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    Understanding interactions between Ramularia collo-cygni and barley leaf physiology to target improvements in host resistance and disease control strategy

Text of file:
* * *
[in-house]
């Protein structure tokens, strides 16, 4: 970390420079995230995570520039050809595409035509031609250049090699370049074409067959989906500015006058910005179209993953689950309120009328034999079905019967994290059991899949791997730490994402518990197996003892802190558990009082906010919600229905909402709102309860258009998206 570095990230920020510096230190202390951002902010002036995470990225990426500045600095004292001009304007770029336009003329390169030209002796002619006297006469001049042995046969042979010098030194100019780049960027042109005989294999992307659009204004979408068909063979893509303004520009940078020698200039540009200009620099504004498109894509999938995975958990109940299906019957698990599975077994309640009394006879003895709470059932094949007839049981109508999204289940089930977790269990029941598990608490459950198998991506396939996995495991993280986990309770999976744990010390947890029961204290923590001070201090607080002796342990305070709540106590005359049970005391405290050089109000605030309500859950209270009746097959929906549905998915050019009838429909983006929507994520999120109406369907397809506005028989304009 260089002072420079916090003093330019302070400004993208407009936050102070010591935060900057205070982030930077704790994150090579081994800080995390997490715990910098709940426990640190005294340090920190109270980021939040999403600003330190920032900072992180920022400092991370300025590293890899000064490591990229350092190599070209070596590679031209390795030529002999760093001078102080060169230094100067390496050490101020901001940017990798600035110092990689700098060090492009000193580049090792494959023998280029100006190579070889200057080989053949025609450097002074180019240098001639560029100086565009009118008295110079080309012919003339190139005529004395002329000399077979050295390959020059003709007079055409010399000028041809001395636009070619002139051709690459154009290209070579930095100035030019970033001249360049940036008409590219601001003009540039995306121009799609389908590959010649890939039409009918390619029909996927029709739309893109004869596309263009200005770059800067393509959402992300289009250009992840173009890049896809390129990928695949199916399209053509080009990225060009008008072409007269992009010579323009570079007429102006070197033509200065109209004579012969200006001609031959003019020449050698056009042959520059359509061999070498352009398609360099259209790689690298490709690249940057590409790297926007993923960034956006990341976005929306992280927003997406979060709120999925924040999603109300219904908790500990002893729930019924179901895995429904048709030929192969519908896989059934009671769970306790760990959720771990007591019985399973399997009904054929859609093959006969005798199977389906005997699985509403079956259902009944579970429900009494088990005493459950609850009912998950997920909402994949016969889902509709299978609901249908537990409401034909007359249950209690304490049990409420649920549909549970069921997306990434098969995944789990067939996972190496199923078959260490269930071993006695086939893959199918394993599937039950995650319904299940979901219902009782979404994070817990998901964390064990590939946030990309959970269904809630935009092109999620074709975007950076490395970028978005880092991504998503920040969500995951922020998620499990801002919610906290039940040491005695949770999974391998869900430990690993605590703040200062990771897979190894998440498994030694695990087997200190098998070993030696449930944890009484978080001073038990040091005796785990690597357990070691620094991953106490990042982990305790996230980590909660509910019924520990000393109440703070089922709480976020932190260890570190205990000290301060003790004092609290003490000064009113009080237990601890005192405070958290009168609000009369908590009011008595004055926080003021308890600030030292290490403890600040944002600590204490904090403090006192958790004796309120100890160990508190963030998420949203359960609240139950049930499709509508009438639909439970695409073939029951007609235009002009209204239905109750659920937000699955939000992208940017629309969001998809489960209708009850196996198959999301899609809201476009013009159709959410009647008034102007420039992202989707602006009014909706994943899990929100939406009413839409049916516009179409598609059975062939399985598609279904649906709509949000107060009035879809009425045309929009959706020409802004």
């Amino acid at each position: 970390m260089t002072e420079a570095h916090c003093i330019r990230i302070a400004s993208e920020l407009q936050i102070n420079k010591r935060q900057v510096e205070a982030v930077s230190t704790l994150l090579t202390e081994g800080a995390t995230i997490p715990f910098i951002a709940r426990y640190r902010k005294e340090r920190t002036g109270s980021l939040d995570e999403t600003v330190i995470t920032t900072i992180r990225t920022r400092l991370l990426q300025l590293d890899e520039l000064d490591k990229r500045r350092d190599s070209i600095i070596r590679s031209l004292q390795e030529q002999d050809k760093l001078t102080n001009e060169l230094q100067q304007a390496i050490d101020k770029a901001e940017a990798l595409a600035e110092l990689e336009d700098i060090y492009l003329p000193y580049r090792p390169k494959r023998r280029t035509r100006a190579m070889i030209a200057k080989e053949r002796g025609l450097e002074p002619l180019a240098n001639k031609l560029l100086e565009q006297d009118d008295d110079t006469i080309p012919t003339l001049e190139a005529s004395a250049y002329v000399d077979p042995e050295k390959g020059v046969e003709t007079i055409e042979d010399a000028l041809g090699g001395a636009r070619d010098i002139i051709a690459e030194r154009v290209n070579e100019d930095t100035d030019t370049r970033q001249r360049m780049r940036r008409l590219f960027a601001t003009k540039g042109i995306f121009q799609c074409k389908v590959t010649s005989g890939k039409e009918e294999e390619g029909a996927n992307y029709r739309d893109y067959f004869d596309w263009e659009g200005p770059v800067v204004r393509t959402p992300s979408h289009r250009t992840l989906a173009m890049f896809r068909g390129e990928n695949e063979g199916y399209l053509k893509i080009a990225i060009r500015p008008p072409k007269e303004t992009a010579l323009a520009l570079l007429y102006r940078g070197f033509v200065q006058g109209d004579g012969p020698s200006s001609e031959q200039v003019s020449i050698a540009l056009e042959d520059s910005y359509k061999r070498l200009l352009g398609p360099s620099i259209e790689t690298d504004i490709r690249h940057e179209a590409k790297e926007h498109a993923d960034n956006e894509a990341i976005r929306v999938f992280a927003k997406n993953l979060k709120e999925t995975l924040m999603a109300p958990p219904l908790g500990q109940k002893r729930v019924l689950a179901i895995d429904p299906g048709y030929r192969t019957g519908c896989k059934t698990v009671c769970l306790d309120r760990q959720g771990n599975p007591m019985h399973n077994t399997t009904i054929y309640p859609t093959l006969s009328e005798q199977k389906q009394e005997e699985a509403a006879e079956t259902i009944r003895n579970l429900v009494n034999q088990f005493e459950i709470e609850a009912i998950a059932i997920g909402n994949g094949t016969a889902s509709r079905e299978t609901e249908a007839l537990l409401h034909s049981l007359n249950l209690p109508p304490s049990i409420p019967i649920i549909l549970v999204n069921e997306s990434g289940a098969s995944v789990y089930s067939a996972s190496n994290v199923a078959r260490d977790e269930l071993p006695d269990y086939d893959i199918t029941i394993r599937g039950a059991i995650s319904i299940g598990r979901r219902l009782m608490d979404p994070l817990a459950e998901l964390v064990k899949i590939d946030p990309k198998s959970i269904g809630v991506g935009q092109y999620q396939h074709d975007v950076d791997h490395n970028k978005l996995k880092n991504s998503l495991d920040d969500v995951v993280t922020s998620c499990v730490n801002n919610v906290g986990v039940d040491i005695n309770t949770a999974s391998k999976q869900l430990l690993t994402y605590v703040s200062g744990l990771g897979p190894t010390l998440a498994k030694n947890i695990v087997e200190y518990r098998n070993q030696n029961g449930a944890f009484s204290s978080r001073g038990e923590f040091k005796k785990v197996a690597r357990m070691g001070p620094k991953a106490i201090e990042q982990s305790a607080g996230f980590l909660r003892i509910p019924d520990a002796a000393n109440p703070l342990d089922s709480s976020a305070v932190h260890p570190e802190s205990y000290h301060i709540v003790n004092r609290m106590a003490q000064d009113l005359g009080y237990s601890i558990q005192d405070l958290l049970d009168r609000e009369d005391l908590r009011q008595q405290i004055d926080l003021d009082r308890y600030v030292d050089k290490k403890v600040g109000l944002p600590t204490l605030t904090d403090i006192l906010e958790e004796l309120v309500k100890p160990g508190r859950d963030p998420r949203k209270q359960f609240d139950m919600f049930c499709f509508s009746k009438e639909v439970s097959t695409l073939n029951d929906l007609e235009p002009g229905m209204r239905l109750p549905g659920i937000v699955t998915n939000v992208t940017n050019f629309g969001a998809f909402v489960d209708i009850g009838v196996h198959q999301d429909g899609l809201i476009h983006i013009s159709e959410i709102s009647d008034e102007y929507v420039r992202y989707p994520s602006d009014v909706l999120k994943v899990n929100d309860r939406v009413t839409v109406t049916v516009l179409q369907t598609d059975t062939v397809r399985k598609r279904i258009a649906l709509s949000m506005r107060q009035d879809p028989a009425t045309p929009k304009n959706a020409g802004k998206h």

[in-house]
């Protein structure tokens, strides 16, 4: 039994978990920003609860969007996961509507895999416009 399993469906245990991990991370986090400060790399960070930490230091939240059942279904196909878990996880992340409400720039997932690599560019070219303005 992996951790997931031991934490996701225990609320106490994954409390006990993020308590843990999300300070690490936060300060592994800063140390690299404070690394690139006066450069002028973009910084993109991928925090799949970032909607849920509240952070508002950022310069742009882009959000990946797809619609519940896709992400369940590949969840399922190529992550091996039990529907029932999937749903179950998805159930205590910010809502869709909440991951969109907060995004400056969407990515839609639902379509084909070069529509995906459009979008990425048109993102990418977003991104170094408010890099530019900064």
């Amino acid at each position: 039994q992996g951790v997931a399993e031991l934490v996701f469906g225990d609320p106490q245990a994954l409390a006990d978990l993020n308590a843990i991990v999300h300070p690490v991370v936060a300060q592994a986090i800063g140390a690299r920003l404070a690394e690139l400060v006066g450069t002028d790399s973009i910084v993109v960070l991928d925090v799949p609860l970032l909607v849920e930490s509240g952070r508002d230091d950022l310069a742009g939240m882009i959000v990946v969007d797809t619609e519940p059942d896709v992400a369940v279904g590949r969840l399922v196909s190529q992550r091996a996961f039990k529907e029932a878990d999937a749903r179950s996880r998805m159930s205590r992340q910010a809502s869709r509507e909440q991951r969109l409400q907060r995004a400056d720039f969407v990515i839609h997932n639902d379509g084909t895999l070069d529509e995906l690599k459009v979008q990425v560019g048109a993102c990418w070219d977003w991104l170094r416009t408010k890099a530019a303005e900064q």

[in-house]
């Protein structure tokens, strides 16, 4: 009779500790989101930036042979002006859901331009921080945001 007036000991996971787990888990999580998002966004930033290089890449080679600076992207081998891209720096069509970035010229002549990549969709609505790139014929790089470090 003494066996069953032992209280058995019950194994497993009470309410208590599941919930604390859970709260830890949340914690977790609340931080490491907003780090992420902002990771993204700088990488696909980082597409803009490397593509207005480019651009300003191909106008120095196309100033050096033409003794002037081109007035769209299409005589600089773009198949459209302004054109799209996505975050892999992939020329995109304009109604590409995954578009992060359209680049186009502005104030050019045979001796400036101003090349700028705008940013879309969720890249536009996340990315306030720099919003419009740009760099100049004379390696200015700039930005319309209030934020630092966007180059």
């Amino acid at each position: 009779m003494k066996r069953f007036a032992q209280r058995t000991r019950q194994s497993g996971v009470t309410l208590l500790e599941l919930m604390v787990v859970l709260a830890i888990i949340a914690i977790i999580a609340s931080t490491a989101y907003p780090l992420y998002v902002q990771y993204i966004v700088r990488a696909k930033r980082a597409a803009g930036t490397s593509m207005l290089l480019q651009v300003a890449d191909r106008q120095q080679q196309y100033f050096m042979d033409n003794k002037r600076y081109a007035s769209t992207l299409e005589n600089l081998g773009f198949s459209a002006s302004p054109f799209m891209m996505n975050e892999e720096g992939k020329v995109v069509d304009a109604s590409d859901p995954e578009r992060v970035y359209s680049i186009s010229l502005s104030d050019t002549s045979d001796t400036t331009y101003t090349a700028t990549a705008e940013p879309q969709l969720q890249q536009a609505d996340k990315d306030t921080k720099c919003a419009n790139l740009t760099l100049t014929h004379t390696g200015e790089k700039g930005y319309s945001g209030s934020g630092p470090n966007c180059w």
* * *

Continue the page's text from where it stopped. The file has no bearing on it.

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    Ramularia Leaf Spot (RLS) is an increasingly problematic disease of barley. Control options are limited as the causal fungus, Ramularia collo-cygni, has developed resistance to several of the major fungicide groups. Developing new methods for controlling this disease is therefore a priority. R. collo-cygni can grow systemically in barley plants from infected seed, without inducing visible symptoms. In the field, visible symptoms normally only appear after flowering. The relative contribution of the latent and symptomatic stages of the fungal lifecycle to reduction in barley yield is not currently known with any certainty. Two possibilities are that the effect of asymptomatic infection on pre-flowering photosynthetic activity, and the development of grain sink capacity, plays an important role; or that reduction in photosynthetic activity during grain filling, resulting from lesion development and loss of green leaf area, is the predominant factor. This research aimed to increase our understanding of the impact of different phases of the fungal lifecycle on barley photosynthesis and yield formation, to better target host resistance and disease control strategies. Controlled environment and field experiments were used to determine the relative effects of asymptomatic and symptom-expressing phases of R. collo-cygni infection on photosynthesis and yield formation in spring barley. In controlled environment experiments leaf photosynthetic activity was measured in seedlings inoculated with suspensions of R. collo-cygni mycelia. Measurements were made before and after visible symptom development using Infra-Red Gas Analysis (IRGA), chlorophyll fluorescence analysis and chlorophyll fluorescence imaging. No reduction in photosynthetic activity was observed in leaves infected with R. collo-cygni, compared to those of non- infected leaves, during the latent phase of infection. After the appearance of visible symptoms, photosynthetic activity within lesions reduced as the lesions developed. However, this did not lead to reductions in photosynthetic activity when measured across the whole leaf area, suggesting that for there to be a significant effect of disease on whole leaf photosynthetic activity, visible symptoms must develop into mature lesions and coalesce to cover larger areas of the leaf surface. In field experiments plots were treated with a full fungicide regime, left untreated, or inoculated with R. collo-cygni and treated with fungicide to which R. collo-cygni is resistant (the latter as a precaution against lack of natural RLS disease that year and/or other diseases developing on untreated plots). RLS was the only disease of significance that developed in untreated or inoculated plots. Symptoms first appeared after flowering, around Zadoks Growth Stage 72. Fungicide-treated plots remained free of disease. Chlorophyll fluorescence analysis of field plants showed no effect of infection on the maximum quantum efficiency of Photosystem II (Fv/Fm) before visible symptom development, consistent with results from controlled environment experiments. Grain yield of untreated and fungicide-treated plots was predicted from fixed common values of radiation use efficiency (RUE) and utilisation of soluble sugar reserves, and measured values of post-flowering healthy (green) leaf area light interception. Grain yields predicted from the difference in post-flowering light interception between fungicide-treated plants and untreated or inoculated plants displaying symptoms of RLS were comparable with the measured yield response to fungicide. This suggests that yield loss to RLS is primarily associated with a reduction in light capture during grain filling, resulting from lesion development and loss of green leaf area. Results from controlled environment and field experiments suggested that symptom expression was associated with leaf senescence. Further controlled environment experiments tested this relationship by using treatments to vary the onset and rate of leaf senescence. Seedlings that were treated with cytokinin to delay senescence after inoculation with suspensions of R. collo-cygni mycelia developed fewer lesions than control plants. Fungal growth, as measured by quantification of R. collo-cygni DNA in leaves, was also restricted in plants treated with cytokinin. Collectively these results suggest that prevention of visible symptom development, rather than prevention of asymptomatic growth, is the most important target for management of this disease. Control methods targeted at delaying senescence could be a useful avenue for further investigation